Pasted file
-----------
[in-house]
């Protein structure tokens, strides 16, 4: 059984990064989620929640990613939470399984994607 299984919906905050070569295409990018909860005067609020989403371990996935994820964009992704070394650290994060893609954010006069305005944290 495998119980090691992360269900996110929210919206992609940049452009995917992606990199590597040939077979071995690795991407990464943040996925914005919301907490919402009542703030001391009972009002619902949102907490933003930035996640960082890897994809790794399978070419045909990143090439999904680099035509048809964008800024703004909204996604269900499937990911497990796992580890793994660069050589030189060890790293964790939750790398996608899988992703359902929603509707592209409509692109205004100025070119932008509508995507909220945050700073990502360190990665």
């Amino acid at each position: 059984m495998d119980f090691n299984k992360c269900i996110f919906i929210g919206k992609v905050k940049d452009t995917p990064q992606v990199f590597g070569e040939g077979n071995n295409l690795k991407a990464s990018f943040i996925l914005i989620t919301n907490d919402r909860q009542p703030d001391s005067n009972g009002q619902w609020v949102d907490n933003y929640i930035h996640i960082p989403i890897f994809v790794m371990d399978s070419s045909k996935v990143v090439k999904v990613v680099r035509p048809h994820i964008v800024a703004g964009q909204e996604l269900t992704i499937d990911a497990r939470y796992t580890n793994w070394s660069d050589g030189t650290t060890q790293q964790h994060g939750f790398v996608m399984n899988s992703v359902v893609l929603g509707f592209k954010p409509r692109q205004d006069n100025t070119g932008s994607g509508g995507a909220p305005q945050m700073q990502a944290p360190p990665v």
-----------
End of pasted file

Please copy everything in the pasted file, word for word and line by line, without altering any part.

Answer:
[in-house]
């Protein structure tokens, strides 16, 4: 059984990064989620929640990613939470399984994607 299984919906905050070569295409990018909860005067609020989403371990996935994820964009992704070394650290994060893609954010006069305005944290 495998119980090691992360269900996110929210919206992609940049452009995917992606990199590597040939077979071995690795991407990464943040996925914005919301907490919402009542703030001391009972009002619902949102907490933003930035996640960082890897994809790794399978070419045909990143090439999904680099035509048809964008800024703004909204996604269900499937990911497990796992580890793994660069050589030189060890790293964790939750790398996608899988992703359902929603509707592209409509692109205004100025070119932008509508995507909220945050700073990502360190990665």
């Amino acid at each position: 059984m495998d119980f090691n299984k992360c269900i996110f919906i929210g919206k992609v905050k940049d452009t995917p990064q992606v990199f590597g070569e040939g077979n071995n295409l690795k991407a990464s990018f943040i996925l914005i989620t919301n907490d919402r909860q009542p703030d001391s005067n009972g009002q619902w609020v949102d907490n933003y929640i930035h996640i960082p989403i890897f994809v790794m371990d399978s070419s045909k996935v990143v090439k999904v990613v680099r035509p048809h994820i964008v800024a703004g964009q909204e996604l269900t992704i499937d990911a497990r939470y796992t580890n793994w070394s660069d050589g030189t650290t060890q790293q964790h994060g939750f790398v996608m399984n899988s992703v359902v893609l929603g509707f592209k954010p409509r692109q205004d006069n100025t070119g932008s994607g509508g995507a909220p305005q945050m700073q990502a944290p360190p990665v």